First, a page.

Those who harbor any doubts that the American media have adopted a single attitude in favor of embryonic stem cell research (see my American Spectator column on the subject here), which is enforced ruthlessly, the latest Scripps-Howard column by science writer Michael Fumento should help dispel them. You probably haven't read the column, because the syndicator refused to run it.
Fumento has made the column available on his excellent and informative website.
The column was spiked, as the journalists' lingo has it, because it pointed out some surprising and rather dismaying facts about the Juvenile Diabetes Research Foundation, "the world's largest juvenile diabetes philanthropy," as Fumento notes. Fumento points out that the foundation distributed "over $85 million in grants last year. Yet it supports no efforts that could lead to a cure any time soon for this blinding and crippling disease that afflicts as many as 1.7 million Americans. Instead it's become a lobby for controversial embryonic stem cell research and refuses to help fund the only study that could soon bring a cure."
"The top item on JDRF's 'issue information' page," Fumento notes, "is 'Embryonic Stem Cell Research,' with subcategories like Progress with Embryonic Stem Cell Research. It also bashes what many see as an alternative that's both medically superior and carries no moral baggage – adult stem cells. Its 'Limitations of Adult Stem Cell Research' link is packed with such disinformation as 'Adult stem cells cannot be induced to develop into any cell type.' In fact, since 2002 at least four different labs have published results indicating they can."
Most indefensible of all, Fumento reports, is that JDRF has twice rejected Harvard researcher Dr. Denise Faustman, who Fumento notes "was the first to cure diabetes in mice and now seeks funds for a clinical trial to replicate her fantastic results in humans. Thrice she has applied to JDRF; thrice they have rejected her. Never mind her impeccable credentials and that she even reviewed grants for JDRF.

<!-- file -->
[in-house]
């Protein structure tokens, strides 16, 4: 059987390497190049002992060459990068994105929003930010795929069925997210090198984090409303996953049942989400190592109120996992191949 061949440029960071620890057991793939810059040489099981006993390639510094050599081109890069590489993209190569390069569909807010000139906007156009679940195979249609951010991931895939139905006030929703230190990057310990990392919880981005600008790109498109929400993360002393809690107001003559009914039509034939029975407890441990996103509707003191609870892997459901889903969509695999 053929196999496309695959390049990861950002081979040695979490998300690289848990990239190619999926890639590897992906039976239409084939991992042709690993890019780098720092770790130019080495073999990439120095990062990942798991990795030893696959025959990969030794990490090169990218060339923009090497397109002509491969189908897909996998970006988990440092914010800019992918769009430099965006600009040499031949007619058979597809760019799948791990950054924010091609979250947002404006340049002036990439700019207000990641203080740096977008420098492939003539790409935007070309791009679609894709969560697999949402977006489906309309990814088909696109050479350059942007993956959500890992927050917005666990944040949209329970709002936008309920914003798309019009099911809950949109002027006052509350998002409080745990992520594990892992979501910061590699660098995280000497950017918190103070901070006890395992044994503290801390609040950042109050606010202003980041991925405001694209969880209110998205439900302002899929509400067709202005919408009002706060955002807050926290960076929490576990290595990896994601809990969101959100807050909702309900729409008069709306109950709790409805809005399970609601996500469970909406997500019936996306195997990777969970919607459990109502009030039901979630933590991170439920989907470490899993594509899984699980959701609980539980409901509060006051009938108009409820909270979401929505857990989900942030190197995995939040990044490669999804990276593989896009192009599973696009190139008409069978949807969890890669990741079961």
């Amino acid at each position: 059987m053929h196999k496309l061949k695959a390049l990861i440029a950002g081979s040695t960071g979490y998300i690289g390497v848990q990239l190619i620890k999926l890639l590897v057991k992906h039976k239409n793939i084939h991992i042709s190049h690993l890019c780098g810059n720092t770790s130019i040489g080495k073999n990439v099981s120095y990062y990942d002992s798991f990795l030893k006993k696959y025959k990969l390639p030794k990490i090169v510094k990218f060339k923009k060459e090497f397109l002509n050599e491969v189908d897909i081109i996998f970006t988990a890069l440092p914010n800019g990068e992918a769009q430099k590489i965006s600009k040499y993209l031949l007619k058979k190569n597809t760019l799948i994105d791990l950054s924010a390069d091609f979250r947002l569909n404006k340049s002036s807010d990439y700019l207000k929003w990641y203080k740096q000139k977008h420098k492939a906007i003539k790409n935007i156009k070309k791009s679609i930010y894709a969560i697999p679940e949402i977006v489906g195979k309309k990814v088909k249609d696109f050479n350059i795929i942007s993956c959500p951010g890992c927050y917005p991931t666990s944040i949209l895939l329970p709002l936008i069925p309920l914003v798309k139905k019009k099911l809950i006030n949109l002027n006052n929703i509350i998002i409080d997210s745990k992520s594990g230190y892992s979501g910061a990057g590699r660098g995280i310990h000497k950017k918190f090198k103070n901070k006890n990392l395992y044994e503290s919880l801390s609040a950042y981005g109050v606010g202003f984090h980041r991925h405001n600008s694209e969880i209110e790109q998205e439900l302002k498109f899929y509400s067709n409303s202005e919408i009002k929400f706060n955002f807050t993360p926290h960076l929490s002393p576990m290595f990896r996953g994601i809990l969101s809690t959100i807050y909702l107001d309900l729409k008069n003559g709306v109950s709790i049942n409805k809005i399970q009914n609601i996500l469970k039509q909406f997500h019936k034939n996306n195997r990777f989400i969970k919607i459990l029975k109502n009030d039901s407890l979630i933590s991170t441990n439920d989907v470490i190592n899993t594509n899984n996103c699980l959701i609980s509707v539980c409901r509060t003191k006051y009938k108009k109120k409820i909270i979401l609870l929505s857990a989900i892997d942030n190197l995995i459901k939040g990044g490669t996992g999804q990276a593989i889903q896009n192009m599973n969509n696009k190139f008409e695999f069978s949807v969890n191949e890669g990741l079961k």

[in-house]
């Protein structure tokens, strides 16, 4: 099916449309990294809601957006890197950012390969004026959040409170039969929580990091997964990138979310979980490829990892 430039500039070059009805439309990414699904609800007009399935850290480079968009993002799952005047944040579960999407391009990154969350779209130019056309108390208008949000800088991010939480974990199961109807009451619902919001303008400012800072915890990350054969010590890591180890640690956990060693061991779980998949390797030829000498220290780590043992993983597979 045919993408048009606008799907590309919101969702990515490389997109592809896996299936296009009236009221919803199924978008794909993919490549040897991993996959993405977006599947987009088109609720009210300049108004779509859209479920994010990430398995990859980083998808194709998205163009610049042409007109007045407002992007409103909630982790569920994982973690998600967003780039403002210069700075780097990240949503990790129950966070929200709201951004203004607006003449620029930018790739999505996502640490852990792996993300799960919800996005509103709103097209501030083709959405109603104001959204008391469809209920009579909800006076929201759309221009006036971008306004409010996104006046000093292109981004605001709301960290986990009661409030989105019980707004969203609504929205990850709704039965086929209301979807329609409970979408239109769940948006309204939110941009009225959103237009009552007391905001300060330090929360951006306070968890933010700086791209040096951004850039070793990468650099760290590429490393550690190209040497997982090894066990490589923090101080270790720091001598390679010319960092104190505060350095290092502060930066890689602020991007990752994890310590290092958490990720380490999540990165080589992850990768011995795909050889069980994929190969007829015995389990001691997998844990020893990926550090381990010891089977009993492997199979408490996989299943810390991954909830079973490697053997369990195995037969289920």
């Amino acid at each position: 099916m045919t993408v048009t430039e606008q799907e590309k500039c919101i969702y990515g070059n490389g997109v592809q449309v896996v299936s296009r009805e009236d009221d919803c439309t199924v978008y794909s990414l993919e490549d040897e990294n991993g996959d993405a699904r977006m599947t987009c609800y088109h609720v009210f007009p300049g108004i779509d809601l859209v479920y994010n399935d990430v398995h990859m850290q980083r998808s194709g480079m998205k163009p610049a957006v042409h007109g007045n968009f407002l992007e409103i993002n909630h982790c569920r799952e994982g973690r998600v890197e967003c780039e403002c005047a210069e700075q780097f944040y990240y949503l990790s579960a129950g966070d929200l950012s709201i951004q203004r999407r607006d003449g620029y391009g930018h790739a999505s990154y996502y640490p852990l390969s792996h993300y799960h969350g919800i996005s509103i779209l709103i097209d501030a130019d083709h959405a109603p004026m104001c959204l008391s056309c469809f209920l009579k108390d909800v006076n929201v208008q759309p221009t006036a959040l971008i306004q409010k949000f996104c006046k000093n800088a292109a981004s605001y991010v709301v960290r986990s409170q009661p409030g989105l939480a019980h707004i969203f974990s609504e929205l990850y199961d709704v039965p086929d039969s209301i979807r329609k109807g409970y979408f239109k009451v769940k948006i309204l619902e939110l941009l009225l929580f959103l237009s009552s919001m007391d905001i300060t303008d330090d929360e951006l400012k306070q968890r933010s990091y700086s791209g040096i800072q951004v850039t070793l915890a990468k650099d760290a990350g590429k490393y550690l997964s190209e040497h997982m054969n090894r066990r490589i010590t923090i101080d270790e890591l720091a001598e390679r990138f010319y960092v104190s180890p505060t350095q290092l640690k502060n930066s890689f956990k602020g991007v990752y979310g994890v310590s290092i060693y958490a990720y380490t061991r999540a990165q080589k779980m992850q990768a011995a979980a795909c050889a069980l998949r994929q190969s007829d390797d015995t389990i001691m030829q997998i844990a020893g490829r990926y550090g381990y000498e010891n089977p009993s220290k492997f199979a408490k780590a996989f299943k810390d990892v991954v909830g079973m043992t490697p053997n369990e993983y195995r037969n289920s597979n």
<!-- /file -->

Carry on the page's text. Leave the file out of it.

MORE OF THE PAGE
"Her transgression," Fumento argues, "seems to be that her treatment involves restoring dead insulin-producing cells in the pancreas with ASCs already present in the body. Despite what the JDRF would have you think, there have already been tremendous breakthroughs in ASC therapy, with over 80 treatments and almost 300 human clinical trials underway – versus zero treatments or trials for ESCs. Still, nothing would belie the false claims of ESC lobbyists more than curing diabetes with ASCs."
JDRF refused to talk with Fumento while he was working on his article, well aware of his previous writings in support of research into adult stem cells. Then, despite the damning evidence Fumento had adduced and the obvious importance of the issue (millions of dollars of charity being diverted to a different use), Scripps Howard refused to run the column, giving no explanation to newspaper editors who receive the syndicate's materials. Fumento states emphatically that when the JDRF found out that he was doing an article about them, through his request for an interview, they called his editor at Scripps Howard and convinced her that the column had to be killed.
Those who wish to contact Fumento's Scripps Howard editor and her superiors about the matter can find the contact info here. In deciding on the right response, please remember that emails are easy to ignore but telephone calls make a very big impression.